Former Tory Chancellor of the Exchequer George Osborne famously sought Chinese investment for just about everything going, and that trend has only continued under the present Conservative government.

Enough context, what’s the problem

This all matters because the issue at hand is an actual issue of national security. Many of Britain’s allies have raised concerns that Huawei is, behind the scenes, putting countries at risk of spying and sabotage. The allegation is that Huawei is controlled by the Chinese government. Huawei denies this, but realistically in China everything is controlled by the government.

Let’s not lose focus on what China is. China is the nation of the ill-fated Tiananmen Square protests. It has strict censorship on information with the ‘Great Firewall of China’. It has the largest network of facial recognition technology on the planet, and is using it to implement a ‘social scoring’ system to automatically punish citizens for non-criminal offenses. Most egregiously, China currently has tens of thousands of Uighur Muslims held in internment – sorry, ‘re-education’ – camps. People in China can ‘go missing’ for referring to President Xi Jinping as Winnie the Pooh.

This is not normal. This is not the behavior of the kind of regime we want to be inviting to build crucial infrastructure in the UK, especially against the advice of allies like the US and Canada.

Cyber warfare, whether it’s direct hacking or more indirect tactics like election meddling, is commonplace in the modern world. It’s the main form of antagonism between super powers in the modern era. So allowing a foreign power with a history of egregious human rights violations to build vital infrastructure is like handing over the keys to businesses and citizens’ data.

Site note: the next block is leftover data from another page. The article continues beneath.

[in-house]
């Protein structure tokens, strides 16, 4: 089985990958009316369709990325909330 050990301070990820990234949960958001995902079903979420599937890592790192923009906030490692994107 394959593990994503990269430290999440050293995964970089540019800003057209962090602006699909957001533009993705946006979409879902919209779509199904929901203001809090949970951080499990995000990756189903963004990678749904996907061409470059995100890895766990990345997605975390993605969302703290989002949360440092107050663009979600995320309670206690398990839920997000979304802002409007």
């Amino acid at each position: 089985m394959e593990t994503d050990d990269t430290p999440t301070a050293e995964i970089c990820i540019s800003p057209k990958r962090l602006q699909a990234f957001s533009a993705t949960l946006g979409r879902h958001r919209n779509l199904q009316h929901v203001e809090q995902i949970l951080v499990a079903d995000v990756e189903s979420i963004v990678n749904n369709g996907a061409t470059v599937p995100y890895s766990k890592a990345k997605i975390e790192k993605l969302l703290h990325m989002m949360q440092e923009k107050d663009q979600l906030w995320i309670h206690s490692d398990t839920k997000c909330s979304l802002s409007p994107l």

This is all information that the National Security Council of all entities will be very aware of. The public should be demanding answers over and above the veracity of the allegations against Gavin Williamson. We should be demanding a full and independent inquiry into the depths of the UK government’s relationship with China. Are we allowing Huawei unfettered access to the UK’s personal and commercially sensitive information so as to appease their government and continue to generate investment? Is this a reactionary panic move to try and keep foreign investment in the UK buoyant in the face of Brexit’s already damaging effects?

The public need answers. Sadly, this government seems less than willing to give them.